Get 20M+ Full-Text Papers For Less Than $1.50/day. Start a 14-Day Trial for You or Your Team.

Learn More →

Deafening silence? Time to reconsider whether organisations are silent or deaf when things go wrong

Deafening silence? Time to reconsider whether organisations are silent or deaf when things go wrong Several public inquiries into healthcare failings in the UK have noted that employees of failing organizations attempt to raise concerns about shortcomings in care, often over a prolonged period of time, only for those concerns to be ignored. However, healthcare literature has largely focused on how organizations and their employees are silent in the face of such failings, positioning employees as daring not to speak in response to serious workplace problems or issues. We argue that only focussing on organizational silence is a critical mistake which misrepresents actual events and overly-simplifies the complexities of workplace culture. The disregard shown by academics, practitioners and policy makers to employee voice strategies, which do not amount to whistle-blowing, but equally cannot either be defined as “silence”, results in signals being ignored that can be effective in preventing and ending wrongdoing by others. In addition to understanding silence we suggest therefore that better understanding of why organizations are deaf to, or disregard, employee concerns are needed. We propose that a virtuous cycle is possible, whereby the introduction of systems that result in better listening and valuing of employee concerns reinforces a culture of speaking up and, in turn, organizational learning. Similarly, organizations that disregard employees concerns are destined not to learn, ultimately falling silent and failing. http://www.deepdyve.com/assets/images/DeepDyve-Logo-lg.png BMJ Quality & Safety British Medical Journal

Deafening silence? Time to reconsider whether organisations are silent or deaf when things go wrong

BMJ Quality & Safety , Volume 23 (9) – Sep 11, 2014

Deafening silence? Time to reconsider whether organisations are silent or deaf when things go wrong

BMJ Quality & Safety , Volume 23 (9) – Sep 11, 2014

Abstract


Several public inquiries into healthcare failings in the UK have noted that employees of failing organizations attempt to raise concerns about shortcomings in care, often over a prolonged period of time, only for those concerns to be ignored. However, healthcare literature has largely focused on how organizations and their employees are silent in the face of such failings, positioning employees as daring not to speak in response to serious workplace problems or issues. We argue that only focussing on organizational silence is a critical mistake which misrepresents actual events and overly-simplifies the complexities of workplace culture. The disregard shown by academics, practitioners and policy makers to employee voice strategies, which do not amount to whistle-blowing, but equally cannot either be defined as “silence”, results in signals being ignored that can be effective in preventing and ending wrongdoing by others. In addition to understanding silence we suggest therefore that better understanding of why organizations are deaf to, or disregard, employee concerns are needed. We propose that a virtuous cycle is possible, whereby the introduction of systems that result in better listening and valuing of employee concerns reinforces a culture of speaking up and, in turn, organizational learning. Similarly, organizations that disregard employees concerns are destined not to learn, ultimately falling silent and failing.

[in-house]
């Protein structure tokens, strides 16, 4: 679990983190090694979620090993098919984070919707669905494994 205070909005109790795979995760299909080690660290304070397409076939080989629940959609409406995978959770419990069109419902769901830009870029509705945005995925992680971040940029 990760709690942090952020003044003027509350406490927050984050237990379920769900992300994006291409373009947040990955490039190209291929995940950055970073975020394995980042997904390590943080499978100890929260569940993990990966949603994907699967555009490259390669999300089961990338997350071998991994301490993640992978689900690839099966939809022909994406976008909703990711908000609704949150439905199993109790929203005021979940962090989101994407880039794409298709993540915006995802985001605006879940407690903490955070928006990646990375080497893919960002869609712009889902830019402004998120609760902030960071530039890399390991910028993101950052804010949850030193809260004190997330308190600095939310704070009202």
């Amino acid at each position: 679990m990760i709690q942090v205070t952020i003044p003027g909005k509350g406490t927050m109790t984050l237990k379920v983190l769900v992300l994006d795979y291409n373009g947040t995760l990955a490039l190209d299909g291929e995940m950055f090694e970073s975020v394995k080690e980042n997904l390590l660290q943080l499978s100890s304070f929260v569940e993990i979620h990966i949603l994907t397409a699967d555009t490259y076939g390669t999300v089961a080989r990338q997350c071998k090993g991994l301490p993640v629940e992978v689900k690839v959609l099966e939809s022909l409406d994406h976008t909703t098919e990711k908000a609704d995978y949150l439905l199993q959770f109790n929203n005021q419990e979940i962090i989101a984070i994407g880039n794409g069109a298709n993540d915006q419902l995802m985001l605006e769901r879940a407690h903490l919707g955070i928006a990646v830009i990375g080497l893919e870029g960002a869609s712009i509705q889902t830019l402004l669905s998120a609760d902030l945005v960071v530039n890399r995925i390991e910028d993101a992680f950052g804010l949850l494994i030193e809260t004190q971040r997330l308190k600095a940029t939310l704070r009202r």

Loading next page...
 
/lp/british-medical-journal/deafening-silence-time-to-reconsider-whether-organisations-are-silent-X08wqR9CoY

References (24)

Publisher
British Medical Journal
Copyright
Published by the BMJ Publishing Group Limited. For permission to use (where not already granted under a licence) please go to http://group.bmj.com/group/rights-licensing/permissions
ISSN
2044-5415
eISSN
2044-5423
DOI
10.1136/bmjqs-2013-002718
Publisher site
See Article on Publisher Site

Abstract

Several public inquiries into healthcare failings in the UK have noted that employees of failing organizations attempt to raise concerns about shortcomings in care, often over a prolonged period of time, only for those concerns to be ignored. However, healthcare literature has largely focused on how organizations and their employees are silent in the face of such failings, positioning employees as daring not to speak in response to serious workplace problems or issues. We argue that only focussing on organizational silence is a critical mistake which misrepresents actual events and overly-simplifies the complexities of workplace culture. The disregard shown by academics, practitioners and policy makers to employee voice strategies, which do not amount to whistle-blowing, but equally cannot either be defined as “silence”, results in signals being ignored that can be effective in preventing and ending wrongdoing by others. In addition to understanding silence we suggest therefore that better understanding of why organizations are deaf to, or disregard, employee concerns are needed. We propose that a virtuous cycle is possible, whereby the introduction of systems that result in better listening and valuing of employee concerns reinforces a culture of speaking up and, in turn, organizational learning. Similarly, organizations that disregard employees concerns are destined not to learn, ultimately falling silent and failing.

Journal

BMJ Quality & SafetyBritish Medical Journal

Published: Sep 11, 2014

Keywords: Patient safety Safety culture Communication Quality improvement

There are no references for this article.